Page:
A study investigating how many of the 1,000-plus deaths recorded in British waters from 2007-2016 were avoidable was carried out by expert in drowning physiology, Professor Mike Tipton and Dr Gemma Milligan of the University of Portsmouth as part of a collaborative project run by the Southampton-based Maritime and Coastguard Agency.
Professor Tipton said that potentially 180 of the deaths could have been prevented if the victims had been wearing a lifejacket.
About 4.2 million people, predominately men, are regular anglers in British waters.
Professor Tipton said: “It is a reflection of our lack of respect for, and understanding of, water safety, and the great danger represented by water, that so many of us work and play on the water without taking the simple step of wearing a lifejacket. It’s a tragedy that not wearing a lifejacket can lead to a death that was easily avoidable.”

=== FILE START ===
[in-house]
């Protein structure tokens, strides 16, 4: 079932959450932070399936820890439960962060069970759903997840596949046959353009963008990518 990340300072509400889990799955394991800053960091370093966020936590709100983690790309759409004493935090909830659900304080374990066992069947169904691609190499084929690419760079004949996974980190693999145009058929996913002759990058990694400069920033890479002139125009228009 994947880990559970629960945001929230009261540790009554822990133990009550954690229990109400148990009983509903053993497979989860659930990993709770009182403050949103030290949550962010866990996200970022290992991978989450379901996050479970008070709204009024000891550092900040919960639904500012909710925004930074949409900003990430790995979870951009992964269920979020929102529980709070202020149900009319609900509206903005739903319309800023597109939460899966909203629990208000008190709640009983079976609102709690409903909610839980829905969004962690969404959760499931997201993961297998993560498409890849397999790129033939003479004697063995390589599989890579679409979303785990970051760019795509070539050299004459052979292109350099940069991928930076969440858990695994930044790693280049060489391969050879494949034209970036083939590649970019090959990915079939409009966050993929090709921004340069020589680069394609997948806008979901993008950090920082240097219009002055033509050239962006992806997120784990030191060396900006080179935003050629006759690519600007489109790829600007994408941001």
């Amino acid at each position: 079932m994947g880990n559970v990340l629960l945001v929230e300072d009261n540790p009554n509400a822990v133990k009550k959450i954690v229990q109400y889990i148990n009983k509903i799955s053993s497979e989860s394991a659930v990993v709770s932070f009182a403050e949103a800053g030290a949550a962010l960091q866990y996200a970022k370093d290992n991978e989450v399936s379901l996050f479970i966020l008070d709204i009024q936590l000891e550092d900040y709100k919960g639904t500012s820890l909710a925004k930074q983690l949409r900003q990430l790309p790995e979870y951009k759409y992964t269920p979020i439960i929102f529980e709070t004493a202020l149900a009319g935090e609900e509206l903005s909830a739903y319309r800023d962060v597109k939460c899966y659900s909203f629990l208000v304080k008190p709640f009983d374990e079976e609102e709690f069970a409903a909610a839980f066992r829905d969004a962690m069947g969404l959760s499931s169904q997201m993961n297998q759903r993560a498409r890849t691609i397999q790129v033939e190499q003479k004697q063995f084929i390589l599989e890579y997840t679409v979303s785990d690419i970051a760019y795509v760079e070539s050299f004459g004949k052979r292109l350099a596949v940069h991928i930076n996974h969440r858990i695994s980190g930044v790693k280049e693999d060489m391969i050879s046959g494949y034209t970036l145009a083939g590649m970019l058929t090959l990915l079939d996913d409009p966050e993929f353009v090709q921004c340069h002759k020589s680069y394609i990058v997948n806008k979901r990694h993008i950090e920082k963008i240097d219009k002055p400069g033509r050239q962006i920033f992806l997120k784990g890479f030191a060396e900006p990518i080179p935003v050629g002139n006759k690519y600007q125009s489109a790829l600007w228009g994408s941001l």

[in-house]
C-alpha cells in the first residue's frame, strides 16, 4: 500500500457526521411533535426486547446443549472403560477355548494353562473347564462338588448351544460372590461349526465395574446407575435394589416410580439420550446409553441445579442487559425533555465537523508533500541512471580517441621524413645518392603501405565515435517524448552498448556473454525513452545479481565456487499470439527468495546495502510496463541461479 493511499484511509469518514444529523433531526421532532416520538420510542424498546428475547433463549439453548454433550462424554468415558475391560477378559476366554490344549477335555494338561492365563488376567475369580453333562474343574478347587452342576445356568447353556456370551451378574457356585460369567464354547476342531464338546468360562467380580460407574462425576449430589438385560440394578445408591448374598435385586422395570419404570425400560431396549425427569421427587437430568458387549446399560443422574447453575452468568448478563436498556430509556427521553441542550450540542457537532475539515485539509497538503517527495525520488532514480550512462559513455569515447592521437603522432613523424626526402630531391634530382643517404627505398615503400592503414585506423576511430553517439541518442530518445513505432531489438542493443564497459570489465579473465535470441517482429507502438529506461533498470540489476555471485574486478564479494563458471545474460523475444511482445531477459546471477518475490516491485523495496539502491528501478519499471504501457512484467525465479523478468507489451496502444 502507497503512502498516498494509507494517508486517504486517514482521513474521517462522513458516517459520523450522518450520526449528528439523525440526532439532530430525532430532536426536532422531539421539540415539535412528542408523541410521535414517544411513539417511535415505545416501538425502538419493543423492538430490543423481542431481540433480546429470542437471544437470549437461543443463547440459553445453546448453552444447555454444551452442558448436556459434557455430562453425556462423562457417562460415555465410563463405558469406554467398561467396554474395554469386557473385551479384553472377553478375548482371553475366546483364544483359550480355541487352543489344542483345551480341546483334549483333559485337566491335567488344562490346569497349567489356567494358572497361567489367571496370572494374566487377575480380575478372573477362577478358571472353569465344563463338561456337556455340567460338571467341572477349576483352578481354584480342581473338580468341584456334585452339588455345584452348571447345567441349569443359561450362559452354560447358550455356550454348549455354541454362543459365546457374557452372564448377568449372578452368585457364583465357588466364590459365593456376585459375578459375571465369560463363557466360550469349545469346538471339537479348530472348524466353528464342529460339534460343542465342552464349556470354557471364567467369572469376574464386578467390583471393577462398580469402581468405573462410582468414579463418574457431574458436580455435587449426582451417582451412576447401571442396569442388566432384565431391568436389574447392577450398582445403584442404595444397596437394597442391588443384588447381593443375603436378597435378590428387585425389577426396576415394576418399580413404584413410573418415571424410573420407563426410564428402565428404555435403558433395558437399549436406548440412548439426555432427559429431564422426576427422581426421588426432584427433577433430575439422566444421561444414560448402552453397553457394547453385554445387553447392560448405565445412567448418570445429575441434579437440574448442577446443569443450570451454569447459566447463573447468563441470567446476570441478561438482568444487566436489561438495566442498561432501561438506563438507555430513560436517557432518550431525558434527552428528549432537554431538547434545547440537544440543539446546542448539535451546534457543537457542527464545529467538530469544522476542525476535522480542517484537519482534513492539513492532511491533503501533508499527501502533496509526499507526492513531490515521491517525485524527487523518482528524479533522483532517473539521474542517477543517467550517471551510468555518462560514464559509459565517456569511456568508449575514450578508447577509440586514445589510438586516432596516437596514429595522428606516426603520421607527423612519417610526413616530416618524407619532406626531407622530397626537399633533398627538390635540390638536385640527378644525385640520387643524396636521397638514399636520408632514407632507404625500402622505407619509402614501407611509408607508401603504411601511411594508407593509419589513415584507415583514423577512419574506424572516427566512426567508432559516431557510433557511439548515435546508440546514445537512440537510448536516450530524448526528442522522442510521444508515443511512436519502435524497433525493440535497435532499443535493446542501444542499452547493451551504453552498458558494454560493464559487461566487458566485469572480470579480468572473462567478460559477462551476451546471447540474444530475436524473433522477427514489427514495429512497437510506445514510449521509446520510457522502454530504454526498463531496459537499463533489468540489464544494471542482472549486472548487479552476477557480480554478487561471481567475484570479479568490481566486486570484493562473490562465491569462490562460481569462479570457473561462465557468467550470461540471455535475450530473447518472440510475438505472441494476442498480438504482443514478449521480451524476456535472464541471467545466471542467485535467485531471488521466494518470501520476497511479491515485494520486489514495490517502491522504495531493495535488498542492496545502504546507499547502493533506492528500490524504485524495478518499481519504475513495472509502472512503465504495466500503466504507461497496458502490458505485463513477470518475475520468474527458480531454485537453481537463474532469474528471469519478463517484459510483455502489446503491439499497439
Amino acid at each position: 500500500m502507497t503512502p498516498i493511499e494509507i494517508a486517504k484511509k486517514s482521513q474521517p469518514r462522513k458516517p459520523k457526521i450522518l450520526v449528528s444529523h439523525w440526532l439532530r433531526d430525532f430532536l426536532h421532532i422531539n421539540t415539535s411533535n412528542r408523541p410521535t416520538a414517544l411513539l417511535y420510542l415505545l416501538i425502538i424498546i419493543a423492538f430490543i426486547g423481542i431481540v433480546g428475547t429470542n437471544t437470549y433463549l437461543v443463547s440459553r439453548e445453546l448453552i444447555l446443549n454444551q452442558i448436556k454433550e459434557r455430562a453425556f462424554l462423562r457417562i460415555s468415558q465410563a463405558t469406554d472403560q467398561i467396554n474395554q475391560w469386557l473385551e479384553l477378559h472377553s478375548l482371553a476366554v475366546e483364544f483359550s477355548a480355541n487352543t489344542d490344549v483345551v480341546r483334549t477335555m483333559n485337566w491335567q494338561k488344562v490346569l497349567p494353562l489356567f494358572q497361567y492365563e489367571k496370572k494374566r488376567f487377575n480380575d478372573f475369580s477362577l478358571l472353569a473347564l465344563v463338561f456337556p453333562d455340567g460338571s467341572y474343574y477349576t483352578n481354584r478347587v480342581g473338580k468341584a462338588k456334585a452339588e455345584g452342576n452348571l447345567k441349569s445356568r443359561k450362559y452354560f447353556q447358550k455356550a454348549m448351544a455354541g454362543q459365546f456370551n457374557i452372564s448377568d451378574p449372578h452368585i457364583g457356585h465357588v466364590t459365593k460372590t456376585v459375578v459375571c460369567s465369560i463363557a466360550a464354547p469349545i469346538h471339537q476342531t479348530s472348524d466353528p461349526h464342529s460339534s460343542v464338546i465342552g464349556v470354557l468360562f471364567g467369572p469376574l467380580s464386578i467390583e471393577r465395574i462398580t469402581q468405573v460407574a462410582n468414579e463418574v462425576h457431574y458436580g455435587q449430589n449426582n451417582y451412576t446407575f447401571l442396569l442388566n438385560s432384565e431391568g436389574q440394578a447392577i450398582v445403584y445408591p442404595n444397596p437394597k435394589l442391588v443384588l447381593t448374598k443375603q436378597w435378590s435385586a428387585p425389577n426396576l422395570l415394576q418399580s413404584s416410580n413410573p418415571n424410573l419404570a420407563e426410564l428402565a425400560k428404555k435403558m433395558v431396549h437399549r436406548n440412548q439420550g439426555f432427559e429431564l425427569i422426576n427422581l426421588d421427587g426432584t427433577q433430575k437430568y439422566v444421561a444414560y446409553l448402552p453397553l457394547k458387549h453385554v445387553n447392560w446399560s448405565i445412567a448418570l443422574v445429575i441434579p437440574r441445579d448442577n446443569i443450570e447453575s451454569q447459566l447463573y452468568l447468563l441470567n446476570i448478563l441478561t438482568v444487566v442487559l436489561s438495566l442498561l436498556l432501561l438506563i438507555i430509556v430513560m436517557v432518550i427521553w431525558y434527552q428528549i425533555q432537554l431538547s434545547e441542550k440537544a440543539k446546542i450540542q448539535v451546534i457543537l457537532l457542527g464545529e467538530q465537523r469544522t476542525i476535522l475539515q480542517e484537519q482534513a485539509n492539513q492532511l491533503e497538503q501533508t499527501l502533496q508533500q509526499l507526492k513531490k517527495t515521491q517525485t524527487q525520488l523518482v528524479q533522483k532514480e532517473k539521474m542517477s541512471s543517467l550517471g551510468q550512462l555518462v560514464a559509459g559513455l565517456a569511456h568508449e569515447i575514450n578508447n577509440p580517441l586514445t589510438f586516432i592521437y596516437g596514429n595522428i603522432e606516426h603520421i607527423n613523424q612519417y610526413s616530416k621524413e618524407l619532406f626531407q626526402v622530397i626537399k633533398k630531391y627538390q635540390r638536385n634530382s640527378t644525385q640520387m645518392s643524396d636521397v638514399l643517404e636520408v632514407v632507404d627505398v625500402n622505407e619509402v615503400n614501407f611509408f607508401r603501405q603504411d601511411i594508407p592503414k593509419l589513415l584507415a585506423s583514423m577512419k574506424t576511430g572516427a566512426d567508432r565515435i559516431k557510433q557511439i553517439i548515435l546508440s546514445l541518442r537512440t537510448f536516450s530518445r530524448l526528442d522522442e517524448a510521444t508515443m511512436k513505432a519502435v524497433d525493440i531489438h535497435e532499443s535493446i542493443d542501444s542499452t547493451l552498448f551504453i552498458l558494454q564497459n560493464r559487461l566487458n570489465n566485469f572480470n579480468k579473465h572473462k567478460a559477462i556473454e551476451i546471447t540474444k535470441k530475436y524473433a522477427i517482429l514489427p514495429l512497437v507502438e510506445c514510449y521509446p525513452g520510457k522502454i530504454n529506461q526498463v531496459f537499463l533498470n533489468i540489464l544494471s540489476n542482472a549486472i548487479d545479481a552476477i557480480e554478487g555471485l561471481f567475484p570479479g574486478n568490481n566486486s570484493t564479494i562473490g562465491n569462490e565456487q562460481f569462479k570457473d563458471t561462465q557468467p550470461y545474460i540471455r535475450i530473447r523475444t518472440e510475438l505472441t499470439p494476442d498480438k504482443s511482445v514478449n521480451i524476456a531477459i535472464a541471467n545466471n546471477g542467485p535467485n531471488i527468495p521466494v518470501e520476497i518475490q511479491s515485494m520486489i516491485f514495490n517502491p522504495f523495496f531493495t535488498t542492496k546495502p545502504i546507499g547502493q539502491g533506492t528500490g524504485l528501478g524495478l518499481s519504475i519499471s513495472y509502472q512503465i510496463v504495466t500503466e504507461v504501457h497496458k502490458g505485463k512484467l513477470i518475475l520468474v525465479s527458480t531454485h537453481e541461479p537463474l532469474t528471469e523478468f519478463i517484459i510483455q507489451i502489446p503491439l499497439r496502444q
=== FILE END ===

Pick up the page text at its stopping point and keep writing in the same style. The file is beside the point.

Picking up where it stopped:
Because some of the data collected on deaths in water are incomplete, the true figure for preventable deaths is probably significantly higher, said Prof Tipton
The study used statistics from UK coastal waters gathered by the Maritime and Coastguard Agency and analysed by a panel of experts, the Casualty Review Panel, which meets annually to discuss safety.